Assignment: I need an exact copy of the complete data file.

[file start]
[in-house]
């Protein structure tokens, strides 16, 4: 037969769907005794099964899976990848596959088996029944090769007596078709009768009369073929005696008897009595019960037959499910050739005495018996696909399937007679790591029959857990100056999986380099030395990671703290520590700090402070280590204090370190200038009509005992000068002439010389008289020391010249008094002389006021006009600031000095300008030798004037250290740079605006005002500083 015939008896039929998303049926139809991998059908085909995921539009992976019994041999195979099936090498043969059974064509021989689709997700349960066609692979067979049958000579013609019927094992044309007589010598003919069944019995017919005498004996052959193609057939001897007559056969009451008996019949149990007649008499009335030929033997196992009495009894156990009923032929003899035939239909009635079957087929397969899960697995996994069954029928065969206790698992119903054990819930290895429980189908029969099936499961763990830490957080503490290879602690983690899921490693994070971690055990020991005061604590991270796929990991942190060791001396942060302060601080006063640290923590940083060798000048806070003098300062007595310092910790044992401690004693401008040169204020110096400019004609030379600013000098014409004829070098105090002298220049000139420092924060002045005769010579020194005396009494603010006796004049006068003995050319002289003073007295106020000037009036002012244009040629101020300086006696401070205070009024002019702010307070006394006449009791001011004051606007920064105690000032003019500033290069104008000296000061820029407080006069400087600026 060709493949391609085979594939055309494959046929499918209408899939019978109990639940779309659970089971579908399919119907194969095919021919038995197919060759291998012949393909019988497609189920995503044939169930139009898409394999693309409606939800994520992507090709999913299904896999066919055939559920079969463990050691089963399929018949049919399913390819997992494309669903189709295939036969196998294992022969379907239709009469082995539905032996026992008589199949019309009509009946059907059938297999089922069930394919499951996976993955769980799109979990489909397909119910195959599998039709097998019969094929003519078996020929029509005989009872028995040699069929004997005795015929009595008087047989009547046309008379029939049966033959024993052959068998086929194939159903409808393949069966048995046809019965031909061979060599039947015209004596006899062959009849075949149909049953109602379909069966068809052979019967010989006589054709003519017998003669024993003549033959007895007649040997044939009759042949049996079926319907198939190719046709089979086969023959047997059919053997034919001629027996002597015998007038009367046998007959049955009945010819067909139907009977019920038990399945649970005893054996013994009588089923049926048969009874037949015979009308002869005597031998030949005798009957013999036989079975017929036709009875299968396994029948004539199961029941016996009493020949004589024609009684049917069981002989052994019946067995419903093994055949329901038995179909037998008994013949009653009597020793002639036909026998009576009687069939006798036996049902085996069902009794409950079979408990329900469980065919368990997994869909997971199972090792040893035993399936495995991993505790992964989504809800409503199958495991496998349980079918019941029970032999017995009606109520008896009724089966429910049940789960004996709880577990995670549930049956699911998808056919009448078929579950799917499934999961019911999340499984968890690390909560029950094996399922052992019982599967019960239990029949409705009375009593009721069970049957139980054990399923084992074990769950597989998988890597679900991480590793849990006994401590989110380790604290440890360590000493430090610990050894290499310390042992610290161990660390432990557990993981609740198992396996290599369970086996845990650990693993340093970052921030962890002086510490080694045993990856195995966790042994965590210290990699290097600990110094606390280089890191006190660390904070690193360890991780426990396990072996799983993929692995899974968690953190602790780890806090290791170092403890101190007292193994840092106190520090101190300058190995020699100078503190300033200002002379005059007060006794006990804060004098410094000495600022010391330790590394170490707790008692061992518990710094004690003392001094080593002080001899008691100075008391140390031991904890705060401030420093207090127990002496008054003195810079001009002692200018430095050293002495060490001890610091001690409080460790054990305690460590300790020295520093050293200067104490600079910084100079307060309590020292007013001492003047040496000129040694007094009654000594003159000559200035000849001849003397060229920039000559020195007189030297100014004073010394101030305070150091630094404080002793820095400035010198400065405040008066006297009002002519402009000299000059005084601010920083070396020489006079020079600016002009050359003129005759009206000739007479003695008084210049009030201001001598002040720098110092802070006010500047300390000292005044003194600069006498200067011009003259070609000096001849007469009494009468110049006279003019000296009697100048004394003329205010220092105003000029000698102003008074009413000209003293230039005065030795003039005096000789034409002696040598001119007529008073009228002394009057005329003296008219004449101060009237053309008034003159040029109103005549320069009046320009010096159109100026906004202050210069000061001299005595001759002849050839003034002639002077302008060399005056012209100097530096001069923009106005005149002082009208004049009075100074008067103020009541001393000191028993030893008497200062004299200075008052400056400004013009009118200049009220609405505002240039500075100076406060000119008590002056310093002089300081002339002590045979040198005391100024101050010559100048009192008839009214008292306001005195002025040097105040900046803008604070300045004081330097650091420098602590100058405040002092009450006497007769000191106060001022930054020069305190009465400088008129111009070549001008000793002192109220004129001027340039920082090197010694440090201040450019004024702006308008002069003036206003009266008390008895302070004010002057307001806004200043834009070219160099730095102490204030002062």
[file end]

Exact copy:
[in-house]
């Protein structure tokens, strides 16, 4: 037969769907005794099964899976990848596959088996029944090769007596078709009768009369073929005696008897009595019960037959499910050739005495018996696909399937007679790591029959857990100056999986380099030395990671703290520590700090402070280590204090370190200038009509005992000068002439010389008289020391010249008094002389006021006009600031000095300008030798004037250290740079605006005002500083 015939008896039929998303049926139809991998059908085909995921539009992976019994041999195979099936090498043969059974064509021989689709997700349960066609692979067979049958000579013609019927094992044309007589010598003919069944019995017919005498004996052959193609057939001897007559056969009451008996019949149990007649008499009335030929033997196992009495009894156990009923032929003899035939239909009635079957087929397969899960697995996994069954029928065969206790698992119903054990819930290895429980189908029969099936499961763990830490957080503490290879602690983690899921490693994070971690055990020991005061604590991270796929990991942190060791001396942060302060601080006063640290923590940083060798000048806070003098300062007595310092910790044992401690004693401008040169204020110096400019004609030379600013000098014409004829070098105090002298220049000139420092924060002045005769010579020194005396009494603010006796004049006068003995050319002289003073007295106020000037009036002012244009040629101020300086006696401070205070009024002019702010307070006394006449009791001011004051606007920064105690000032003019500033290069104008000296000061820029407080006069400087600026 060709493949391609085979594939055309494959046929499918209408899939019978109990639940779309659970089971579908399919119907194969095919021919038995197919060759291998012949393909019988497609189920995503044939169930139009898409394999693309409606939800994520992507090709999913299904896999066919055939559920079969463990050691089963399929018949049919399913390819997992494309669903189709295939036969196998294992022969379907239709009469082995539905032996026992008589199949019309009509009946059907059938297999089922069930394919499951996976993955769980799109979990489909397909119910195959599998039709097998019969094929003519078996020929029509005989009872028995040699069929004997005795015929009595008087047989009547046309008379029939049966033959024993052959068998086929194939159903409808393949069966048995046809019965031909061979060599039947015209004596006899062959009849075949149909049953109602379909069966068809052979019967010989006589054709003519017998003669024993003549033959007895007649040997044939009759042949049996079926319907198939190719046709089979086969023959047997059919053997034919001629027996002597015998007038009367046998007959049955009945010819067909139907009977019920038990399945649970005893054996013994009588089923049926048969009874037949015979009308002869005597031998030949005798009957013999036989079975017929036709009875299968396994029948004539199961029941016996009493020949004589024609009684049917069981002989052994019946067995419903093994055949329901038995179909037998008994013949009653009597020793002639036909026998009576009687069939006798036996049902085996069902009794409950079979408990329900469980065919368990997994869909997971199972090792040893035993399936495995991993505790992964989504809800409503199958495991496998349980079918019941029970032999017995009606109520008896009724089966429910049940789960004996709880577990995670549930049956699911998808056919009448078929579950799917499934999961019911999340499984968890690390909560029950094996399922052992019982599967019960239990029949409705009375009593009721069970049957139980054990399923084992074990769950597989998988890597679900991480590793849990006994401590989110380790604290440890360590000493430090610990050894290499310390042992610290161990660390432990557990993981609740198992396996290599369970086996845990650990693993340093970052921030962890002086510490080694045993990856195995966790042994965590210290990699290097600990110094606390280089890191006190660390904070690193360890991780426990396990072996799983993929692995899974968690953190602790780890806090290791170092403890101190007292193994840092106190520090101190300058190995020699100078503190300033200002002379005059007060006794006990804060004098410094000495600022010391330790590394170490707790008692061992518990710094004690003392001094080593002080001899008691100075008391140390031991904890705060401030420093207090127990002496008054003195810079001009002692200018430095050293002495060490001890610091001690409080460790054990305690460590300790020295520093050293200067104490600079910084100079307060309590020292007013001492003047040496000129040694007094009654000594003159000559200035000849001849003397060229920039000559020195007189030297100014004073010394101030305070150091630094404080002793820095400035010198400065405040008066006297009002002519402009000299000059005084601010920083070396020489006079020079600016002009050359003129005759009206000739007479003695008084210049009030201001001598002040720098110092802070006010500047300390000292005044003194600069006498200067011009003259070609000096001849007469009494009468110049006279003019000296009697100048004394003329205010220092105003000029000698102003008074009413000209003293230039005065030795003039005096000789034409002696040598001119007529008073009228002394009057005329003296008219004449101060009237053309008034003159040029109103005549320069009046320009010096159109100026906004202050210069000061001299005595001759002849050839003034002639002077302008060399005056012209100097530096001069923009106005005149002082009208004049009075100074008067103020009541001393000191028993030893008497200062004299200075008052400056400004013009009118200049009220609405505002240039500075100076406060000119008590002056310093002089300081002339002590045979040198005391100024101050010559100048009192008839009214008292306001005195002025040097105040900046803008604070300045004081330097650091420098602590100058405040002092009450006497007769000191106060001022930054020069305190009465400088008129111009070549001008000793002192109220004129001027340039920082090197010694440090201040450019004024702006308008002069003036206003009266008390008895302070004010002057307001806004200043834009070219160099730095102490204030002062």